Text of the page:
Using the Redis NoSql database with .NET Part 18: Redis as a cache engine in .NET

Introduction

In the previous post we looked briefly at data persistence in Redis. We know that the principal storage for Redis is the memory. It also offers two modes of persistence. The first option is called snapshotting which means that the database is saved to disk periodically. The periodicity can be configured in the Redis config file and we can define multiple options depending on the number of new items in memory. The drawback of snapshotting is that if the Redis service abruptly goes down then some unsaved data in memory will be lost. If you cannot afford any data loss then the append-only persistence mode can be for you. It saves the commands in an append-only file which is processed when Redis starts up to restore the database based on the saved commands. Note that append-only will make write operations slower.

In this post we’ll look at caching in the ServiceStack.Redis client. This post also concludes the series on Redis with .NET.

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Using the Redis NoSql database with .NET Part 17: persistence

Introduction

In the previous post we looked at the security features of Redis. We saw that Redis doesn’t come with the highly granular security features of a full-fledged relational database like SQL Server or Oracle. It offers password passed authentication where the client needs to authenticate with a password before issuing commands. There’s no separate username and we cannot set granular rules like userA can only access this and this resource. Another security feature is command obfuscation where we can change how a command is called. The CONFIG command can be a “dangerous” one that we don’t want just any user to be able to call. We can instead provide another name, possibly a cryptic one, for it so that CONFIG must be called by that name instead.

In this post we’ll discuss the persistence options in Redis.

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Using the Redis NoSql database with .NET Part 16: security

Introduction

In the previous post we looked at how to log slow queries in Redis. We can declare the limit using the slowlog-log-slower-than flag that accepts an integer. If a query whose execution time exceeds this limit expressed in microseconds is logged to the slow log. The slow log is persisted only in memory and we can set an upper limit to the number of commands stored there. If this limit is reached then the oldest stored command is removed.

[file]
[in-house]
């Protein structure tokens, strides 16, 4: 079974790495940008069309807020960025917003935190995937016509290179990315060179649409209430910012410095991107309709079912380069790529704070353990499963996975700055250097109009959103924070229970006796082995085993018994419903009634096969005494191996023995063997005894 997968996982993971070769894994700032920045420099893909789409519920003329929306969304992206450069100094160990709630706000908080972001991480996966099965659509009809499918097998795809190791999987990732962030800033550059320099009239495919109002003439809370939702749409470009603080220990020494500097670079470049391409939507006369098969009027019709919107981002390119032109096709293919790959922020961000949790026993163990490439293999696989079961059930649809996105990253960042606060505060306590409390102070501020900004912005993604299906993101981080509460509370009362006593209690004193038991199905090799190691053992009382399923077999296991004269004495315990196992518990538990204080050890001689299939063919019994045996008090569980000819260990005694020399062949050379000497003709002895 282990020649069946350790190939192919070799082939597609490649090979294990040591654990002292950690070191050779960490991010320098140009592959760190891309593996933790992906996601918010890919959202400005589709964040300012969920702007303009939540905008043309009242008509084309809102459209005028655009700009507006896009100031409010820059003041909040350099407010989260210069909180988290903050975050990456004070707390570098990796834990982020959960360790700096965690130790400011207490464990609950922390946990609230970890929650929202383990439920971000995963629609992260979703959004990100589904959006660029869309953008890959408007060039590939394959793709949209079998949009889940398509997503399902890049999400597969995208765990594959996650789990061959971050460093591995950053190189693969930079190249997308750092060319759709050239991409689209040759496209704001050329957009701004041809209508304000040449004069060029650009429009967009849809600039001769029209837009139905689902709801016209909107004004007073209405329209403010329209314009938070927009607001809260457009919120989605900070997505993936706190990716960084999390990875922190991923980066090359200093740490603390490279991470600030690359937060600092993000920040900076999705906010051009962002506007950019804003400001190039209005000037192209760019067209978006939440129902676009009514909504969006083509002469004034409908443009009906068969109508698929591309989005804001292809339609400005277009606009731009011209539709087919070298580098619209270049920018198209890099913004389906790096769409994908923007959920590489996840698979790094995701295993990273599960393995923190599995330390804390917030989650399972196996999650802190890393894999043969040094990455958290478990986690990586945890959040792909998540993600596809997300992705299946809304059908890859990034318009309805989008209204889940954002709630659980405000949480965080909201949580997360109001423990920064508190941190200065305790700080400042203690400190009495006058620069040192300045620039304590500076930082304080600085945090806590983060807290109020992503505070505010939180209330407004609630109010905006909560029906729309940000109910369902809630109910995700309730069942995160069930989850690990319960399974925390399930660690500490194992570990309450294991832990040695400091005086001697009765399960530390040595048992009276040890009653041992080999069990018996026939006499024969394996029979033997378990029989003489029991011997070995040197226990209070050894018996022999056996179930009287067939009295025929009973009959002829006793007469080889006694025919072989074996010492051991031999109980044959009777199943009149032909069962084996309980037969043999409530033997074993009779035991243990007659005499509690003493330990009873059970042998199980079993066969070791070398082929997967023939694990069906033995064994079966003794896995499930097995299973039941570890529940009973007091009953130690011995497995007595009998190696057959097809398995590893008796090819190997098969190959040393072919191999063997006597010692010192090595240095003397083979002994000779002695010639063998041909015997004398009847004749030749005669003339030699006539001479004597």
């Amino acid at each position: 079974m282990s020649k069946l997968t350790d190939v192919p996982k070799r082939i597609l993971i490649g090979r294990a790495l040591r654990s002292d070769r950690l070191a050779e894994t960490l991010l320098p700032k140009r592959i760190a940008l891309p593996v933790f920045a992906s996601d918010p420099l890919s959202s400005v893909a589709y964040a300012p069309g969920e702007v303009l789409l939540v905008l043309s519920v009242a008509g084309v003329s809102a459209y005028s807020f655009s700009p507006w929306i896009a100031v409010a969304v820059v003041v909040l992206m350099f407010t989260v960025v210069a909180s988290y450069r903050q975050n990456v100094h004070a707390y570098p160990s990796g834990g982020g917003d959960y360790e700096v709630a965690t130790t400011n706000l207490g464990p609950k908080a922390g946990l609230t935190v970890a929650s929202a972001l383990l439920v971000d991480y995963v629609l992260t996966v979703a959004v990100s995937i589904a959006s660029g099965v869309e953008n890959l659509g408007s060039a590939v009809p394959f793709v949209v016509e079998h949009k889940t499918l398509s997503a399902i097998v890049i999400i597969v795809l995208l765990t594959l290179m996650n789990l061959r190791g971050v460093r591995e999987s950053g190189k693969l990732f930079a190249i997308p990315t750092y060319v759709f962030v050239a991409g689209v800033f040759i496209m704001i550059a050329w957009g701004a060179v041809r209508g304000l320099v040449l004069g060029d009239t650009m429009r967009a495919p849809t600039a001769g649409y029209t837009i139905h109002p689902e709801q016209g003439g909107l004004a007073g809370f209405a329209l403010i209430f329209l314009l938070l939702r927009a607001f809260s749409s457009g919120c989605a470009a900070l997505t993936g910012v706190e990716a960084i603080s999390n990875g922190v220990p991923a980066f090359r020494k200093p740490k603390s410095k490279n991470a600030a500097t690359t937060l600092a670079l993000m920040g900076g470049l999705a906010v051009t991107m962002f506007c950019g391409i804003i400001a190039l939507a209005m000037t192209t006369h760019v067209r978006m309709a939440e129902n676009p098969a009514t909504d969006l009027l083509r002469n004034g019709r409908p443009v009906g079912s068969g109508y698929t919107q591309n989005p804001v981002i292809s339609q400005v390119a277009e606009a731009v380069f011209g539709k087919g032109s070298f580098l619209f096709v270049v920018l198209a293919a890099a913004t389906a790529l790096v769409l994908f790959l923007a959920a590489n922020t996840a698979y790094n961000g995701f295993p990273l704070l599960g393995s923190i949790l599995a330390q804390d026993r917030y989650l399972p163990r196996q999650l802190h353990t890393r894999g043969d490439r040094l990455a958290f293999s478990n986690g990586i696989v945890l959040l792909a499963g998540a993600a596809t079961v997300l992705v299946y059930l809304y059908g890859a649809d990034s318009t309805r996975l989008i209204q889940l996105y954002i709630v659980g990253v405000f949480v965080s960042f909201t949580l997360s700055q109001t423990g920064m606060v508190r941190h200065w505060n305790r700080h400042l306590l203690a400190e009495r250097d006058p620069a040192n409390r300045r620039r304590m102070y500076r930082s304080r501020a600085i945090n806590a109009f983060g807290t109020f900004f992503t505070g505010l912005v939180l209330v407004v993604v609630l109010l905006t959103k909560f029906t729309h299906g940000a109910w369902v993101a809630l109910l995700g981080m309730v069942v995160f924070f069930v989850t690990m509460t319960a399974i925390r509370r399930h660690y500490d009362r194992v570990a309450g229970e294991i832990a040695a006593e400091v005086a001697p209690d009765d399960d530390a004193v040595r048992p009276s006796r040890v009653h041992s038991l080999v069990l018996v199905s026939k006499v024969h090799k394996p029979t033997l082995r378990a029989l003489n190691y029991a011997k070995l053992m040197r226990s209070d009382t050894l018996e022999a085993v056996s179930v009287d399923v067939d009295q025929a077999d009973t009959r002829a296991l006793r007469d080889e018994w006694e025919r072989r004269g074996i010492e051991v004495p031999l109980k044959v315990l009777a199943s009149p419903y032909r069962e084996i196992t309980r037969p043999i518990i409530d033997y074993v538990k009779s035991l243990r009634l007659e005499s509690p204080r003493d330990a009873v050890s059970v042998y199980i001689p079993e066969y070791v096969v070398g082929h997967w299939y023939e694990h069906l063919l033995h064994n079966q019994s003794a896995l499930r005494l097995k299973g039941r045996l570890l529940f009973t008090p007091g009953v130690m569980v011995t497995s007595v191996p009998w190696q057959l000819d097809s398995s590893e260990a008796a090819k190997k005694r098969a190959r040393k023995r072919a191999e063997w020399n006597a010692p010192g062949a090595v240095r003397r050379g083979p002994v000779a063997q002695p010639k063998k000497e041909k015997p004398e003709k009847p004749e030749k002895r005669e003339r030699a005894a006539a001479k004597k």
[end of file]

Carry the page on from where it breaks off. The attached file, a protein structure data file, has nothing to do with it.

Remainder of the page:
In this post we’ll see what Redis has to offer by way of security.

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Using the Redis NoSql database with .NET Part 15: logging slow queries

Introduction

In the previous post we looked at how to use the Redis messaging feature in the ServiceStack.Redis .NET client. We saw that it was in fact very easy to both send and receive messages with a couple of lines of code. The most important thing to keep in mind is that the subscriber application has a blocking call to the SubscribeToChannels function. It will prevent all other code after it from executing and start watching the declared Redis channel.

In this post we’ll look at how we can log slow queries in Redis.

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Using the Redis NoSql database with .NET Part 14: messaging in the .NET client

Introduction

In the previous post we saw how to execute transactions in the ServiceStack.Redis client. We could conclude that it was in fact extremely easy using the CreateTransaction, QueueCommand and Commit functions.

In this post we’ll look at how to use the Redis messaging function in the .NET client. You’ll see that it’s just as easy as executing transactions.

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Using the Redis NoSql database with .NET Part 13: transactions in the .NET client

Introduction

In the previous post we looked at a simple monitoring tool we can use to check which commands are executed on the Redis server. Running MONITOR in a production system might not make sense since there’s no filtering and the commands will just fly by in the command window in quick succession. Also, the monitor slows down the server performance. The command monitor is most useful in an alpha server with not much traffic or for debugging a Redis-based application locally where the target database sits on the localhost. We then took this monitoring tool and checked what commands the .NET client generates while working with the various client interfaces. The most interesting case was to see how it handles objects with various keys and sets to keep track of the object IDs.

In this post we’ll look at how to execute transactions in the .NET client.

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Using the Redis NoSql database with .NET Part 12: monitoring the database commands

Introduction

In the previous post we saw how to work with custom objects using the ServiceStack Redis client. The generic IRedisTypedClient works with the supplied type parameter and provides a large number functions to handle our objects in the Redis database. With this interface it almost feels like we’re working with a “traditional” database with its methods like Store, GetById, DeleteById, PopItemFromList etc. Redis may at first give the impression that it can only be used as a cache server with its keys and values. However, with proper usage of its data types Redis also serves as a “proper” database for modern applications.

In this post we’ll look at the question of how our objects are stored in Redis. After all when we went through the Redis commands before we didn’t see any command like GETBYID or STORE. Monitoring the calls sent to the Redis database will give us a hint.

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